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no touch oil nozzle

steve_25
steve_25 Member Posts: 36
i was told that i couldnt touch a new oil nozzle with my hands it may clog i think this is dumb because of the pressures used

Comments

  • Pughie1
    Pughie1 Member Posts: 134
    don't touch

    It's the strainer or filter you're not supposed to touch
  • Burnerboy2
    Burnerboy2 Member Posts: 26
    I never touch

    The screen part of a nozzle, I touch only the bass head,  maybe it's an ole wife's tale" BUT the less touching, to me the cleaner it stays.....I also ALWAYS flush out the oil line after replacing tank filter... I take no chance, of having that nozzle contaminated with anything!!
  • pipeking
    pipeking Member Posts: 252
    oil line clean out..

      i'm sure u prolly use a co2 gun, but what do u use to catch the oil so it doesn't blow every where. i would think a soda bottle. somthing so it don't blow out the bottle.
  • Burnerboy2
    Burnerboy2 Member Posts: 26
    nozzle line

    NO NEVER use a co2 gun, way too powerful......you can blow an oil line under the concrete, If I have to blow out a clogged oil line I always use my trusty push/pull pump.... disconnect the line from the oil filer side and also the pump side, connect your push pump and always blow towards the tank.........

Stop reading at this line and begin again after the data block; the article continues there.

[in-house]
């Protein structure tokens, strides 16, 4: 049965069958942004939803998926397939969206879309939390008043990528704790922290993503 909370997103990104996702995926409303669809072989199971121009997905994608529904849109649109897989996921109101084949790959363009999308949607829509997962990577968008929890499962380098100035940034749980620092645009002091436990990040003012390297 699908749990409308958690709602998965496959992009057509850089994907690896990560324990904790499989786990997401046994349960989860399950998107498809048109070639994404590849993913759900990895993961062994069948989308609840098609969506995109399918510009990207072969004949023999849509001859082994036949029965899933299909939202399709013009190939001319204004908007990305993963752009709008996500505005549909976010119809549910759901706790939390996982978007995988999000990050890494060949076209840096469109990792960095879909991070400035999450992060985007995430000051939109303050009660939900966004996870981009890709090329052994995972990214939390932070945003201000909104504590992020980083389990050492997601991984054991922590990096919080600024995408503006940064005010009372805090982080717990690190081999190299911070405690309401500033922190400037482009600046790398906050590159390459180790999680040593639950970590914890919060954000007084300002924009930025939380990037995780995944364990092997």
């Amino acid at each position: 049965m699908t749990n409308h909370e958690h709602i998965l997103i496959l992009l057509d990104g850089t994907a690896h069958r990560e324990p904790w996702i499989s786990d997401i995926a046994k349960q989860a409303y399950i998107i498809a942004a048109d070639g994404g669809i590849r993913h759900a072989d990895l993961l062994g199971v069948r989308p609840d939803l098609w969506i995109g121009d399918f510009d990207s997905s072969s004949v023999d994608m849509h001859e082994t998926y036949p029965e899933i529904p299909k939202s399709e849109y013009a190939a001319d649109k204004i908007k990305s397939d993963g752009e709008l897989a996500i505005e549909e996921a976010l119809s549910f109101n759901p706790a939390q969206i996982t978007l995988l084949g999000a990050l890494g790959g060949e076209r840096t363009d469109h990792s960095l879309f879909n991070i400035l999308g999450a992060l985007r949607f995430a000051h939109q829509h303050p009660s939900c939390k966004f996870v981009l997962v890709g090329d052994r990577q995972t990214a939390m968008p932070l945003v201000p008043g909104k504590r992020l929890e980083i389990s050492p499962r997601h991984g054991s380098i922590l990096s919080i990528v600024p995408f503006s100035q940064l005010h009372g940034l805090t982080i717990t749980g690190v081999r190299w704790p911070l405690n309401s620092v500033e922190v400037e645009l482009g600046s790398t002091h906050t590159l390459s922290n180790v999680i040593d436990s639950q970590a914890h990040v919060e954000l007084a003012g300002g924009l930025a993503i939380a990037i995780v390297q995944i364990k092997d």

BUT what I was talking about, in my post is that after I replace the nozzle and tank  filter, I alway prime out all the dirty oil in the line, using the pumps 3/8" bleed valve, just placed a plastic tube on the bleeder, and pump into a small jug..NOW no more dirty oil in line...CLEAN nozzle, CLEAN oil...........

    Ronnie
  • heatpro02920
    heatpro02920 Member Posts: 991
    I was taught not to touch

    Just what I was taught by someone who was fixing heating systems before oil nozzles came out, and I teach the same thing to my new techs... If it is a wives tail, I would probably not be able to train myself to touch them after all these years being careful not to...